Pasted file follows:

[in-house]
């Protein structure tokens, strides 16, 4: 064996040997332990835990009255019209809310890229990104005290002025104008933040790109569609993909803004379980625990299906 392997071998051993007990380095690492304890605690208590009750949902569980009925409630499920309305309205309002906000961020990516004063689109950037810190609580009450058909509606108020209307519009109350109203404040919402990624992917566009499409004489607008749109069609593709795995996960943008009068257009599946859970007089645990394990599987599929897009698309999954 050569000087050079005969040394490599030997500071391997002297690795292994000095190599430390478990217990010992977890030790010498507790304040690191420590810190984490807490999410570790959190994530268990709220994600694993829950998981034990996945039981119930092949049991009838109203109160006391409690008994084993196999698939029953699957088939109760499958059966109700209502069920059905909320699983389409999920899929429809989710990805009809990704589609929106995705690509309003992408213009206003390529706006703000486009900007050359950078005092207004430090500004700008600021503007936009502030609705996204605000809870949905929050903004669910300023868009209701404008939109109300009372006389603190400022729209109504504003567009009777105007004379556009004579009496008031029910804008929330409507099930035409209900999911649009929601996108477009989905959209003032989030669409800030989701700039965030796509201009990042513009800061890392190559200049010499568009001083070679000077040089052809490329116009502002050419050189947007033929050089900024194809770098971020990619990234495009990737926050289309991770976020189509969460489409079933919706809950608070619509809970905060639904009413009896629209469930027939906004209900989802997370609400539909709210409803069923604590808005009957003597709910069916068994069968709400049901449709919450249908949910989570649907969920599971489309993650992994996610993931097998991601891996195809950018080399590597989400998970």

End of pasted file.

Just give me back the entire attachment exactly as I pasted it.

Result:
[in-house]
């Protein structure tokens, strides 16, 4: 064996040997332990835990009255019209809310890229990104005290002025104008933040790109569609993909803004379980625990299906 392997071998051993007990380095690492304890605690208590009750949902569980009925409630499920309305309205309002906000961020990516004063689109950037810190609580009450058909509606108020209307519009109350109203404040919402990624992917566009499409004489607008749109069609593709795995996960943008009068257009599946859970007089645990394990599987599929897009698309999954 050569000087050079005969040394490599030997500071391997002297690795292994000095190599430390478990217990010992977890030790010498507790304040690191420590810190984490807490999410570790959190994530268990709220994600694993829950998981034990996945039981119930092949049991009838109203109160006391409690008994084993196999698939029953699957088939109760499958059966109700209502069920059905909320699983389409999920899929429809989710990805009809990704589609929106995705690509309003992408213009206003390529706006703000486009900007050359950078005092207004430090500004700008600021503007936009502030609705996204605000809870949905929050903004669910300023868009209701404008939109109300009372006389603190400022729209109504504003567009009777105007004379556009004579009496008031029910804008929330409507099930035409209900999911649009929601996108477009989905959209003032989030669409800030989701700039965030796509201009990042513009800061890392190559200049010499568009001083070679000077040089052809490329116009502002050419050189947007033929050089900024194809770098971020990619990234495009990737926050289309991770976020189509969460489409079933919706809950608070619509809970905060639904009413009896629209469930027939906004209900989802997370609400539909709210409803069923604590808005009957003597709910069916068994069968709400049901449709919450249908949910989570649907969920599971489309993650992994996610993931097998991601891996195809950018080399590597989400998970």